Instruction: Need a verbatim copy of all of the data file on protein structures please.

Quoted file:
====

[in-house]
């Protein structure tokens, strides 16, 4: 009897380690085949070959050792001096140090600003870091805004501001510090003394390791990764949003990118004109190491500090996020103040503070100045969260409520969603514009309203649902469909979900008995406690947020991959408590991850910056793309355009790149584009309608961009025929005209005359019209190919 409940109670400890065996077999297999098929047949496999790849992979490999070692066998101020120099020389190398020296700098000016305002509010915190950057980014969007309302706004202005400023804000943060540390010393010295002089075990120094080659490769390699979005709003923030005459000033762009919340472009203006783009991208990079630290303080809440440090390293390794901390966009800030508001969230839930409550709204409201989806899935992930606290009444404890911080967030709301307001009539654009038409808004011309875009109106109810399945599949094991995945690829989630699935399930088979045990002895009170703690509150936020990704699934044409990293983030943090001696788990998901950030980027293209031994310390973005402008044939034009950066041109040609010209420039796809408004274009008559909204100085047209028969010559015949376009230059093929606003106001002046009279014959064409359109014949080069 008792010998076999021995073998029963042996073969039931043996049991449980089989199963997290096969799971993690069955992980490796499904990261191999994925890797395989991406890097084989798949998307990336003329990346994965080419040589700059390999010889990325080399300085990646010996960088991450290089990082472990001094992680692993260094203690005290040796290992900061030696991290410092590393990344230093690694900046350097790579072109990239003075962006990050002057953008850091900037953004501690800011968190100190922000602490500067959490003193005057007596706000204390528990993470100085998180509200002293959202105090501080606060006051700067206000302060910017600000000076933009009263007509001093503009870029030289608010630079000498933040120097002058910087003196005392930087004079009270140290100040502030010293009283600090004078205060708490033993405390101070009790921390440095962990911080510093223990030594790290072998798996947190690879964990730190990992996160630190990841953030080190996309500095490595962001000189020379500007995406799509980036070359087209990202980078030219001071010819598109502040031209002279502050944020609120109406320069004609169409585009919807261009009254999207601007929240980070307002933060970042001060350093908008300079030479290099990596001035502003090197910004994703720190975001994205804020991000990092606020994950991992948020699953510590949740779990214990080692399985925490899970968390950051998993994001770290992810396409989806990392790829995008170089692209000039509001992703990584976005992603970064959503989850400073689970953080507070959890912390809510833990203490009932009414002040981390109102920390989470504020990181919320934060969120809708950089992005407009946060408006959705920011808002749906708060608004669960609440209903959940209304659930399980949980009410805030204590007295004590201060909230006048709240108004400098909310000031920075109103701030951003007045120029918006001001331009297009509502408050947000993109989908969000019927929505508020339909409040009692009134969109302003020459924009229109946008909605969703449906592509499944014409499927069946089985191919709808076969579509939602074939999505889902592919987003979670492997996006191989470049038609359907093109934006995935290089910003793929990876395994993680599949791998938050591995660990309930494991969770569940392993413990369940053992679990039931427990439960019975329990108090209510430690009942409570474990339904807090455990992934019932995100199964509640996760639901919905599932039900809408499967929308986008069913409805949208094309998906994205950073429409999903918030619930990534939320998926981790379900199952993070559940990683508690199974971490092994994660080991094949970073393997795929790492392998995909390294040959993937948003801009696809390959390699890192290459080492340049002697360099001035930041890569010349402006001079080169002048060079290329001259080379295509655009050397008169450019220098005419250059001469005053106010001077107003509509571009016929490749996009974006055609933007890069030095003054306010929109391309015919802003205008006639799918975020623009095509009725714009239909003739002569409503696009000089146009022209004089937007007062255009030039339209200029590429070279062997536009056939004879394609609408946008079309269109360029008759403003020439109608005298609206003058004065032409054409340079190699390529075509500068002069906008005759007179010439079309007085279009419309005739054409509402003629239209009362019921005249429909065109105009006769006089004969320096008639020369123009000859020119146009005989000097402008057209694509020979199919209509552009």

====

[in-house]
């Protein structure tokens, strides 16, 4: 009897380690085949070959050792001096140090600003870091805004501001510090003394390791990764949003990118004109190491500090996020103040503070100045969260409520969603514009309203649902469909979900008995406690947020991959408590991850910056793309355009790149584009309608961009025929005209005359019209190919 409940109670400890065996077999297999098929047949496999790849992979490999070692066998101020120099020389190398020296700098000016305002509010915190950057980014969007309302706004202005400023804000943060540390010393010295002089075990120094080659490769390699979005709003923030005459000033762009919340472009203006783009991208990079630290303080809440440090390293390794901390966009800030508001969230839930409550709204409201989806899935992930606290009444404890911080967030709301307001009539654009038409808004011309875009109106109810399945599949094991995945690829989630699935399930088979045990002895009170703690509150936020990704699934044409990293983030943090001696788990998901950030980027293209031994310390973005402008044939034009950066041109040609010209420039796809408004274009008559909204100085047209028969010559015949376009230059093929606003106001002046009279014959064409359109014949080069 008792010998076999021995073998029963042996073969039931043996049991449980089989199963997290096969799971993690069955992980490796499904990261191999994925890797395989991406890097084989798949998307990336003329990346994965080419040589700059390999010889990325080399300085990646010996960088991450290089990082472990001094992680692993260094203690005290040796290992900061030696991290410092590393990344230093690694900046350097790579072109990239003075962006990050002057953008850091900037953004501690800011968190100190922000602490500067959490003193005057007596706000204390528990993470100085998180509200002293959202105090501080606060006051700067206000302060910017600000000076933009009263007509001093503009870029030289608010630079000498933040120097002058910087003196005392930087004079009270140290100040502030010293009283600090004078205060708490033993405390101070009790921390440095962990911080510093223990030594790290072998798996947190690879964990730190990992996160630190990841953030080190996309500095490595962001000189020379500007995406799509980036070359087209990202980078030219001071010819598109502040031209002279502050944020609120109406320069004609169409585009919807261009009254999207601007929240980070307002933060970042001060350093908008300079030479290099990596001035502003090197910004994703720190975001994205804020991000990092606020994950991992948020699953510590949740779990214990080692399985925490899970968390950051998993994001770290992810396409989806990392790829995008170089692209000039509001992703990584976005992603970064959503989850400073689970953080507070959890912390809510833990203490009932009414002040981390109102920390989470504020990181919320934060969120809708950089992005407009946060408006959705920011808002749906708060608004669960609440209903959940209304659930399980949980009410805030204590007295004590201060909230006048709240108004400098909310000031920075109103701030951003007045120029918006001001331009297009509502408050947000993109989908969000019927929505508020339909409040009692009134969109302003020459924009229109946008909605969703449906592509499944014409499927069946089985191919709808076969579509939602074939999505889902592919987003979670492997996006191989470049038609359907093109934006995935290089910003793929990876395994993680599949791998938050591995660990309930494991969770569940392993413990369940053992679990039931427990439960019975329990108090209510430690009942409570474990339904807090455990992934019932995100199964509640996760639901919905599932039900809408499967929308986008069913409805949208094309998906994205950073429409999903918030619930990534939320998926981790379900199952993070559940990683508690199974971490092994994660080991094949970073393997795929790492392998995909390294040959993937948003801009696809390959390699890192290459080492340049002697360099001035930041890569010349402006001079080169002048060079290329001259080379295509655009050397008169450019220098005419250059001469005053106010001077107003509509571009016929490749996009974006055609933007890069030095003054306010929109391309015919802003205008006639799918975020623009095509009725714009239909003739002569409503696009000089146009022209004089937007007062255009030039339209200029590429070279062997536009056939004879394609609408946008079309269109360029008759403003020439109608005298609206003058004065032409054409340079190699390529075509500068002069906008005759007179010439079309007085279009419309005739054409509402003629239209009362019921005249429909065109105009006769006089004969320096008639020369123009000859020119146009005989000097402008057209694509020979199919209509552009």